Although Peppermint Candy suggests that Yong Ho's journey into darkness was a gradual decline, it could also be argued that his innocence was lost in a single instant and completely by accident. Certainly, his reaction to that traumatic event and the choices he made in its aftermath put him on the road to becoming the tragic monster seen in the film's opening scene, but the film also suggests that who we are depends not just on choice, but pure chance. Intellectually stimulating and heartbreaking to the last, Peppermint Candy is undoubtedly a modern classic of Korean cinema. By Calvin McMillin - LoveHKFilm.com

August 10, 2005

This professional review refers to Peppermint Candy (US Version)
First off, let me assure you that I am not spoiling anything by telling you that Yongho (Sul Kyung-Ku), the main character, commits suicide. This takes place in the movie's first sequence, about 5 minutes into the movie. The film is told in reverse order, akin to the masterful Memento, only the events that unfold in Peppermint Candy take place over 2 decades instead of a day. Because of this, some segments are more confusing than others, and time is needed to become familiarized with each new timeline the movie jumps to.

Peppermint Candy is very Korean in attitude as well as subject matter. It follows the life of Yongho through the tumultuous '80s and '90s in South Korea's history. Through Yongho, we see the events that changed the country, shaping it into the current state it is now -- for better or worse.

The movie has at its central core the student movement of the '70s, when students rose up to disturb the status quo in an attempt to change society as they knew it. Caught in the middle is Yongho, a man whose life is drastically altered, although how and why we don't know until near the end of the film, when the movie's narrative takes us further and further back into the past.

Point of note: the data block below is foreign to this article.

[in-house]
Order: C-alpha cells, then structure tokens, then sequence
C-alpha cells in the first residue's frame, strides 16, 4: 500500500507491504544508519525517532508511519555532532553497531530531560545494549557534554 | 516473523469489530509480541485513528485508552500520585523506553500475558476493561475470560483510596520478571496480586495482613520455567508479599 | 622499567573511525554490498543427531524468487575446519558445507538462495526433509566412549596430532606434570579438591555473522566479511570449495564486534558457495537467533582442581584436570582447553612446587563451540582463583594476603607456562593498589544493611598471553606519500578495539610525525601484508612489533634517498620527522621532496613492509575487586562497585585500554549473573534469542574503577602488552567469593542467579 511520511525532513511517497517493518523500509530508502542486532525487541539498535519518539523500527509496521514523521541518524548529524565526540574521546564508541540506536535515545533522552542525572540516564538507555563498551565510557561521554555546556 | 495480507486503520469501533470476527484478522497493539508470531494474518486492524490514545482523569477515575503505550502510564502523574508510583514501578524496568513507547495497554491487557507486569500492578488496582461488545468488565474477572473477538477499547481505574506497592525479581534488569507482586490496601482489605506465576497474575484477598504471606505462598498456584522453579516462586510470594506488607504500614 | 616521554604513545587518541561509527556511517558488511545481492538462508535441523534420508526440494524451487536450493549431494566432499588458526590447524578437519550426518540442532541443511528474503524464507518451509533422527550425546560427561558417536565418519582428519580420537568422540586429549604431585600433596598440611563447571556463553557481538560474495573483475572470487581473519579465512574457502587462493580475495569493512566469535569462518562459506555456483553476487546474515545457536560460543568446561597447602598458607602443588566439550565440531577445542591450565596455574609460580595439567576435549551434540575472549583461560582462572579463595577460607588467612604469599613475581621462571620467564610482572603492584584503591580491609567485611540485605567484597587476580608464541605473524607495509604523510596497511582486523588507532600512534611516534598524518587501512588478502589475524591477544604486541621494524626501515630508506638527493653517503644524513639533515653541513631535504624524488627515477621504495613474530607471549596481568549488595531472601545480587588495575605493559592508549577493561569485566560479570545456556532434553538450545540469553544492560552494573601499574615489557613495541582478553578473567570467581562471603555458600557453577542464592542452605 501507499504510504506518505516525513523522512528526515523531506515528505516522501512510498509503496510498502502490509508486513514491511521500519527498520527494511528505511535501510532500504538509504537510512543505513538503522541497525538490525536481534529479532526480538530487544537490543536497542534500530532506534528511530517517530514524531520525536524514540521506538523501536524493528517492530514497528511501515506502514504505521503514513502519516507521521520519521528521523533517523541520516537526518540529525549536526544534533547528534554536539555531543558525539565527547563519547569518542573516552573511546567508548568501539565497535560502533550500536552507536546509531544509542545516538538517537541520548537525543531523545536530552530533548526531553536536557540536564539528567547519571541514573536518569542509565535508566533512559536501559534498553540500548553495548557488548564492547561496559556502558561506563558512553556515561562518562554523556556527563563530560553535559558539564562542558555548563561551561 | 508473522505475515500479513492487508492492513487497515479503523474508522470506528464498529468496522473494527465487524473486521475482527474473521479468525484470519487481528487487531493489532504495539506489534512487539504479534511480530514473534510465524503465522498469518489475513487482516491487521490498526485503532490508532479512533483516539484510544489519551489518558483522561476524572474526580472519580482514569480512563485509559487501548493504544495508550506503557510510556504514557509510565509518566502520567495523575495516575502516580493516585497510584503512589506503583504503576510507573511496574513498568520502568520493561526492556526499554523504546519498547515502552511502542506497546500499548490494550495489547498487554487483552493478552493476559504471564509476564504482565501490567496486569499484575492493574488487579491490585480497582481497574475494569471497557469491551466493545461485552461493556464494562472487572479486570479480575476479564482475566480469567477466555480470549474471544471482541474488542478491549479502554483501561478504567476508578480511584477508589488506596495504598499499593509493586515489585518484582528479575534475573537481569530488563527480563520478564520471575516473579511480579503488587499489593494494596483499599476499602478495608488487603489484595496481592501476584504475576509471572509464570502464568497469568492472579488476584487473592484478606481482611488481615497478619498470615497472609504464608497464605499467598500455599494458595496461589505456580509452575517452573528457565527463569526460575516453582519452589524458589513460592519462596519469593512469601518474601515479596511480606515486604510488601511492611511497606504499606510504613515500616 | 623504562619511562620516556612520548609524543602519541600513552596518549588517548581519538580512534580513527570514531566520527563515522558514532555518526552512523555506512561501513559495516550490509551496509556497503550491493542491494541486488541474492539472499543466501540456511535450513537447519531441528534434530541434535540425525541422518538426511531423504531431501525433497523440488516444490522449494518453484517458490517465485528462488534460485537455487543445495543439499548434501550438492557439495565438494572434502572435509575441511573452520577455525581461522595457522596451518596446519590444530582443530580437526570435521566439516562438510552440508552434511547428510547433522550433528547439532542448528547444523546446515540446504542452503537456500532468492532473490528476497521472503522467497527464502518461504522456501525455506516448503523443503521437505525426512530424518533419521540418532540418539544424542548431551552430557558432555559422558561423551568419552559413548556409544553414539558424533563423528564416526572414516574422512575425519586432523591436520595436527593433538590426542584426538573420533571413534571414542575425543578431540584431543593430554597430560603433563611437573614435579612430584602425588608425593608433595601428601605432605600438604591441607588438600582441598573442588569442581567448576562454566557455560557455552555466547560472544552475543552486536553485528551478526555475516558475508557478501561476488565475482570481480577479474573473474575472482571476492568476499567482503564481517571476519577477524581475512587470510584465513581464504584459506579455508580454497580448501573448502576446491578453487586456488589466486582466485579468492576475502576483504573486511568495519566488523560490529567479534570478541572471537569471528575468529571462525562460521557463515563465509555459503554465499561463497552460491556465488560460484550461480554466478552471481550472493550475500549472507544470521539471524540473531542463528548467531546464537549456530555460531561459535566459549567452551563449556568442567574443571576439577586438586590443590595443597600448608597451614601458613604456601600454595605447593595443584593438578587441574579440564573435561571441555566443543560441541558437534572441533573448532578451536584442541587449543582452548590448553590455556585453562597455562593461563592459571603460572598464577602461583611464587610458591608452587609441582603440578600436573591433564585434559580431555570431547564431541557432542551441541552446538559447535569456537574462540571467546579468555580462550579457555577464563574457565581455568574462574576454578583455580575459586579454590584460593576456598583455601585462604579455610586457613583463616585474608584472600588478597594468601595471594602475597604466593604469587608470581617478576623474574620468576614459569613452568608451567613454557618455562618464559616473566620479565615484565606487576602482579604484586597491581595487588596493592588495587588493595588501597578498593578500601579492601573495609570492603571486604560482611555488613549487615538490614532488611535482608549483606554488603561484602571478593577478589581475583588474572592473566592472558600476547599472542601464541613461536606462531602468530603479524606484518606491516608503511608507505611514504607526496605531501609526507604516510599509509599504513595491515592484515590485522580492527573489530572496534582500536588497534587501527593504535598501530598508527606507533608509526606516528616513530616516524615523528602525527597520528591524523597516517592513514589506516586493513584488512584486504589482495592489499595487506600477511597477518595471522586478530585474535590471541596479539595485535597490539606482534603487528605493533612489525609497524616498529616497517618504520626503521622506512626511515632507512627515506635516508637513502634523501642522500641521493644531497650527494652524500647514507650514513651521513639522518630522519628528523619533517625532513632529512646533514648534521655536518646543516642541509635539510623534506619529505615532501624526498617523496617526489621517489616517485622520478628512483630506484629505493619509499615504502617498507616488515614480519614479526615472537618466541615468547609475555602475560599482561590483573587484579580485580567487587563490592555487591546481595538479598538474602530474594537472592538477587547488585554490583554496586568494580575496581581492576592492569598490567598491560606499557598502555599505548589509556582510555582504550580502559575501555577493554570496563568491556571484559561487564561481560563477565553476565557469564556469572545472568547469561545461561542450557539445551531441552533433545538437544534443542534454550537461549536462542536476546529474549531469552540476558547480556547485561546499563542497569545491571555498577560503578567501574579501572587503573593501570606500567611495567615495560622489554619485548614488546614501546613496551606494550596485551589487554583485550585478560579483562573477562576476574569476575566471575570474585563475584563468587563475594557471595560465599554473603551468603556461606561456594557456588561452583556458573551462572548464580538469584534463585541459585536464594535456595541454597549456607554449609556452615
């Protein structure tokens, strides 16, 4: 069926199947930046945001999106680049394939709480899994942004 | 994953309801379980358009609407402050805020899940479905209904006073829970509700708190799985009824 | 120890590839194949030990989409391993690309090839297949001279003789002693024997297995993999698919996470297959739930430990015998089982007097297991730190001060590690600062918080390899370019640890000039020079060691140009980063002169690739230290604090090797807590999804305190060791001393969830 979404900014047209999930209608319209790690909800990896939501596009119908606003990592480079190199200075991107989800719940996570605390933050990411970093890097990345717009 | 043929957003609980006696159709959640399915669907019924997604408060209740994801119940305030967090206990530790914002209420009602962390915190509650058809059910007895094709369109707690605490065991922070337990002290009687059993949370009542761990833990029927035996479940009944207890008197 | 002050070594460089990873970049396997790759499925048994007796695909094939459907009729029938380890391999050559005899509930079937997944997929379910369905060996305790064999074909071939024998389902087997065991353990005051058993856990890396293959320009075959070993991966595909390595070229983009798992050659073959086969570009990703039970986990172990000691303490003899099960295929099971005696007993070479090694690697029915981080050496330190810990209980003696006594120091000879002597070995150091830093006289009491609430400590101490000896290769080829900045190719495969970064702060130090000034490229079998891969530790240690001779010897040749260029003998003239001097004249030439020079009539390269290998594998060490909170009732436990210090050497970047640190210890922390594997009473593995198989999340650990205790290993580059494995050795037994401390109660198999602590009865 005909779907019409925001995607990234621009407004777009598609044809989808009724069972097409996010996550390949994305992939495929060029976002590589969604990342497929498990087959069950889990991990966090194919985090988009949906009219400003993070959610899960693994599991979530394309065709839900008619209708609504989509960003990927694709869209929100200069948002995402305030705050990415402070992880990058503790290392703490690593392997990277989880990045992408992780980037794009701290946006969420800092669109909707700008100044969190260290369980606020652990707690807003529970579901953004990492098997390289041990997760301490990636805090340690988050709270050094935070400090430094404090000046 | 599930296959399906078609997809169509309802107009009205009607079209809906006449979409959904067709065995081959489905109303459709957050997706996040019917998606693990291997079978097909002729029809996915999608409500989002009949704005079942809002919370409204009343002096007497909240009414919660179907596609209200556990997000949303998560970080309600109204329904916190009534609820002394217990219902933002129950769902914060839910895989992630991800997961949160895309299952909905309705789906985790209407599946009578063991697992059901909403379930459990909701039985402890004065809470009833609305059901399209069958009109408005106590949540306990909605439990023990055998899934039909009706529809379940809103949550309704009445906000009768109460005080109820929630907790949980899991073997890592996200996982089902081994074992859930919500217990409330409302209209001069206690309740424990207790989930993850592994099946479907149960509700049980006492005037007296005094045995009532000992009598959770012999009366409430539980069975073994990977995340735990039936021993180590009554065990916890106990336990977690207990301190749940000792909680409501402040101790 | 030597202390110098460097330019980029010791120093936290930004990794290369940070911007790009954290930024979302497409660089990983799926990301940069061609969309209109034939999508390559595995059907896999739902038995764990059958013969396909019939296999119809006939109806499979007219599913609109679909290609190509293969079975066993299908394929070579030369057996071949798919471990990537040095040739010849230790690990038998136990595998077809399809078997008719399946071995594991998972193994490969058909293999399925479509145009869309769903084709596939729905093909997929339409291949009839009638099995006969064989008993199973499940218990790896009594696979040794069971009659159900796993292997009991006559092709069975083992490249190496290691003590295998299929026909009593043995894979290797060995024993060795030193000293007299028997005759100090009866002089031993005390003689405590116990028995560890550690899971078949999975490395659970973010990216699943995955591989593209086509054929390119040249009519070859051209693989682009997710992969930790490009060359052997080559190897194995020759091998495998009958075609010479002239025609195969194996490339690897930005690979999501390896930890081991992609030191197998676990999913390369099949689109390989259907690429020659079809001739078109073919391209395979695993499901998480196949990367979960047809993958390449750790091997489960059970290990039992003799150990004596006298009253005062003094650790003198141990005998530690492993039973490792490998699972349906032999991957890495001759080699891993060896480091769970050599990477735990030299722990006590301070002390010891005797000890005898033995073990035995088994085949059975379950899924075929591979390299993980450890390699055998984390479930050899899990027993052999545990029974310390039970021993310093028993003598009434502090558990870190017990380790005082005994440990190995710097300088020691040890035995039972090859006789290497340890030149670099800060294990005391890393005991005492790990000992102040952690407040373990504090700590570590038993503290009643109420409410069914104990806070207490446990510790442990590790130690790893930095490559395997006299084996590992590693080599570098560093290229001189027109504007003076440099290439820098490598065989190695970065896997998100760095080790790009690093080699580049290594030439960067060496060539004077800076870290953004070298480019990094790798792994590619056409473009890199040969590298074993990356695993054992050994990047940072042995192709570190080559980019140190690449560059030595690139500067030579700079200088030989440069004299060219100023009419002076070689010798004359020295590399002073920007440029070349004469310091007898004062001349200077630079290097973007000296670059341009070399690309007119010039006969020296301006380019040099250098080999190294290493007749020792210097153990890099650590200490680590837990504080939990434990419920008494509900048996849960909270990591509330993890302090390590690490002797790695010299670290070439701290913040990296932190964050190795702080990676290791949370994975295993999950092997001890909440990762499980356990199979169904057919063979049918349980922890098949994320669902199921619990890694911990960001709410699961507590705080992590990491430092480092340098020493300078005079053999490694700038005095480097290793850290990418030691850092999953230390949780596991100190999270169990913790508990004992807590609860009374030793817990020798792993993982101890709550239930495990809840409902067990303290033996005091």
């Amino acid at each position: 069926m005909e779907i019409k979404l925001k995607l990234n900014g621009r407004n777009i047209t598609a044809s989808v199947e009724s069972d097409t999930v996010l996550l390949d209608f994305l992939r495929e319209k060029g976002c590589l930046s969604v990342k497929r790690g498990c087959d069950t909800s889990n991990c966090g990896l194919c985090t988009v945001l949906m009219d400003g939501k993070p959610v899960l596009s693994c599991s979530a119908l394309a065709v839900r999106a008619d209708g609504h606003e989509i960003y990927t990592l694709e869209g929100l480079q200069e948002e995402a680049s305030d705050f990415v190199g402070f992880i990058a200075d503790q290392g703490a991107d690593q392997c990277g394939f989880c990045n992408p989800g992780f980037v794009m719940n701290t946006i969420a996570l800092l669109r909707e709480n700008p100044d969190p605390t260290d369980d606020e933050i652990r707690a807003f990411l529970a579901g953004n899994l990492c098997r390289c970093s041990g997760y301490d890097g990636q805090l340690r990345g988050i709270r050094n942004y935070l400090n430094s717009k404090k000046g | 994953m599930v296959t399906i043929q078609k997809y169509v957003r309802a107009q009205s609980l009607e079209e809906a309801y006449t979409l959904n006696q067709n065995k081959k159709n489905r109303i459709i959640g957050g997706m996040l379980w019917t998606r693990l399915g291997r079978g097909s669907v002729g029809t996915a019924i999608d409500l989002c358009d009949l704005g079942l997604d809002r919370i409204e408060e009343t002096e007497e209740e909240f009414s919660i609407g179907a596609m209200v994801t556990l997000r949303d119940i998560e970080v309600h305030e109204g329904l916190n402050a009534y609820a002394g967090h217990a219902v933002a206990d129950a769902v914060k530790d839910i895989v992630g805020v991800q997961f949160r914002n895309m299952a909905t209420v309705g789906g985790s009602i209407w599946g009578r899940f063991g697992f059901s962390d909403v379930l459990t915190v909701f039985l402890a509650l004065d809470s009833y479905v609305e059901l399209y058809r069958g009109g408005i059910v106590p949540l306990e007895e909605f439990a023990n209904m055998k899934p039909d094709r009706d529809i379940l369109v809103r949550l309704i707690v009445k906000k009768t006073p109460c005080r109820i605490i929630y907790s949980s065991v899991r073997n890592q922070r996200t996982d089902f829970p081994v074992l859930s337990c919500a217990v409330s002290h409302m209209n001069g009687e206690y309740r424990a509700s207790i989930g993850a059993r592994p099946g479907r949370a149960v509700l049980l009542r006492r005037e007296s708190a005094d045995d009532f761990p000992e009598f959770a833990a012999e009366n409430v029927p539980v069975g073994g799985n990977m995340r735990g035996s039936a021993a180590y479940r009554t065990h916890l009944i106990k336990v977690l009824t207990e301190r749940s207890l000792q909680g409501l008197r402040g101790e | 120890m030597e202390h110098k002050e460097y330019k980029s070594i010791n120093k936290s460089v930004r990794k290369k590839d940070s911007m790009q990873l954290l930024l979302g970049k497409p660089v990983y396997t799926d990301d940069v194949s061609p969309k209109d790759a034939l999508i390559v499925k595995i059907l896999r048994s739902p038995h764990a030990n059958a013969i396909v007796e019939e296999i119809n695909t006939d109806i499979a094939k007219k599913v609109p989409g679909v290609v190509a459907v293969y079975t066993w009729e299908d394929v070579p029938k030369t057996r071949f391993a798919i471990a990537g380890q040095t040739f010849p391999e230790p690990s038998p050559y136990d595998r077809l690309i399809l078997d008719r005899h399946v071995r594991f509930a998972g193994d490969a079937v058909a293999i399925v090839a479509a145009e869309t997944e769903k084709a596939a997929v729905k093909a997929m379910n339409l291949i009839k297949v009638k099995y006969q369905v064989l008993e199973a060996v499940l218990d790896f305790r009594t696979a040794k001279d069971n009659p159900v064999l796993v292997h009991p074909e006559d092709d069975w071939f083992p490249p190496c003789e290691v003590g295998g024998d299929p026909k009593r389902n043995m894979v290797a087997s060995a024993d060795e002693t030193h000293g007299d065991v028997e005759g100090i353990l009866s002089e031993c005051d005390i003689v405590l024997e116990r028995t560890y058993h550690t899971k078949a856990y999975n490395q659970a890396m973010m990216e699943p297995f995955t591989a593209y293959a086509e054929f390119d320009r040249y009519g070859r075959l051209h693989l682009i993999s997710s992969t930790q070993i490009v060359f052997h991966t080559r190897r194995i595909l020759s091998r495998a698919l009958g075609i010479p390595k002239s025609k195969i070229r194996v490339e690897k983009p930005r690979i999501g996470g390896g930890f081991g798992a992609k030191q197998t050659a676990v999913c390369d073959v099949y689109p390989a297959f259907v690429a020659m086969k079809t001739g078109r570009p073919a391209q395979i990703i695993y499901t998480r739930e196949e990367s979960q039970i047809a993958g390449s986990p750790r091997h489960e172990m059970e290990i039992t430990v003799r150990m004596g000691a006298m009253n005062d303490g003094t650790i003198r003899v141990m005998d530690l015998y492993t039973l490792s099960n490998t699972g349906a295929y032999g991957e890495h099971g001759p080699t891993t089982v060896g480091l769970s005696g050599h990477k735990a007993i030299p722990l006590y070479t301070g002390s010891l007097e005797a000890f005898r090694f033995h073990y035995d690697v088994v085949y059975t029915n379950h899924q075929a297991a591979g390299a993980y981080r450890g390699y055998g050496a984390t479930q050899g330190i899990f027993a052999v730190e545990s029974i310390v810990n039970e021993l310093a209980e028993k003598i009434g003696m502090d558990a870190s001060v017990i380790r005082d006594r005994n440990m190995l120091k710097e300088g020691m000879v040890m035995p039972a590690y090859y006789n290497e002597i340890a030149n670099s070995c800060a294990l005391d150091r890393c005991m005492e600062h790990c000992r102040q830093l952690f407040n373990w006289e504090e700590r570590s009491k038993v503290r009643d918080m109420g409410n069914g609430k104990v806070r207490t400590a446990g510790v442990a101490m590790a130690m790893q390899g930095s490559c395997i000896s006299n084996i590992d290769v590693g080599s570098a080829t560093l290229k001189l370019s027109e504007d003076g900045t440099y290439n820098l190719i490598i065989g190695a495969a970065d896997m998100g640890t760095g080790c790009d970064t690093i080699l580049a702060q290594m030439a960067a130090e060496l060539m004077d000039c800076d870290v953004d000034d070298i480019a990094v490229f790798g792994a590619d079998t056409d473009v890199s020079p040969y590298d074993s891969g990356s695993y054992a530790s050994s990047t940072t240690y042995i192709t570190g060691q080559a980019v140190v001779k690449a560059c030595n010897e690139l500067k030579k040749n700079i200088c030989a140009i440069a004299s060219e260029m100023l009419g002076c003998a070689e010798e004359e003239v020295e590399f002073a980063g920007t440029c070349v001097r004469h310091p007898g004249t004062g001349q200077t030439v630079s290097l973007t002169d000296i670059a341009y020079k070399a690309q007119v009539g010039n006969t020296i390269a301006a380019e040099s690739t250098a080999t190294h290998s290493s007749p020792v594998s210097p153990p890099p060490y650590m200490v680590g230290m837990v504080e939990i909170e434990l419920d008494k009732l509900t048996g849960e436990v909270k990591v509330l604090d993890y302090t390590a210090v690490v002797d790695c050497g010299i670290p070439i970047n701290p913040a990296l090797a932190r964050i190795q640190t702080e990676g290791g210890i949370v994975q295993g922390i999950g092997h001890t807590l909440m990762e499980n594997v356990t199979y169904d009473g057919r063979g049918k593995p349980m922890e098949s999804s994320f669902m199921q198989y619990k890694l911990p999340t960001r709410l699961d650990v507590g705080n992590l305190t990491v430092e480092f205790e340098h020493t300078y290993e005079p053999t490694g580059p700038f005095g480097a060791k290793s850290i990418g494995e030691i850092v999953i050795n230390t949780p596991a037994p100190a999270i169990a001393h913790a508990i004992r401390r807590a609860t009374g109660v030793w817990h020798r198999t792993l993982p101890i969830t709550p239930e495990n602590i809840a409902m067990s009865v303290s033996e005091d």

Peppermint Candy is slow-paced but never boring. Not an easy feat considering the subject matter, which has few bursts of violence and manic moments, but is very evenly somber for the most part.

Director Lee Chang-Dong relies on symbolism and a variety of motifs to express his views, and through it all Yongho is nothing more than a cog in some great machine. What happens to him is not necessarily his fault nor the result of his actions, but simply a representation of his inability to escape history. Yongho is a man caught up in a changing world, and nothing he could have done would have altered his fate -- or the fate of the country once the tide of change began.

Movie Grade: 4 out of 5 stars

By Nix - BeyondHollywood.com

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Customer Review of "Peppermint Candy (Blu-ray) (First Press Limited Edition) (Korea Version)"

Average Customer Rating for All Editions of this Product: Customer Review Rated Bad 8 - 8.2 out of 10 (9)

simon
See all my reviews


March 17, 2011

This customer review refers to Peppermint Candy (DVD) (2-Disc) (Special Edition) (Korea Version)
3 people found this review helpful

Response to Lloyd Customer Review Rated Bad 10 - 10 out of 10
I know, my reply is a few years late but I cannot believe Lloyd's stupidity. Peppermint Candy is undoubtedly one of the best Korean films ever made, In my opinion it is the greatest Korean film ever made and my Favorite film of all time. My major is Korean and History and I have to concur with Bill's reply to Lloyd's totally clueless review. Please, Lloyd, do yourself a favor, in future if you don't want to look like a complete numskull I suggest you don't review films that you don't understand. Silly man. Your stupidity surpasses you.
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Bill
See all my reviews


November 1, 2005

This customer review refers to Peppermint Candy (US Version)
3 people found this review helpful

Billliant Allegory of Korean History in the Eighti Customer Review Rated Bad 10 - 10 out of 10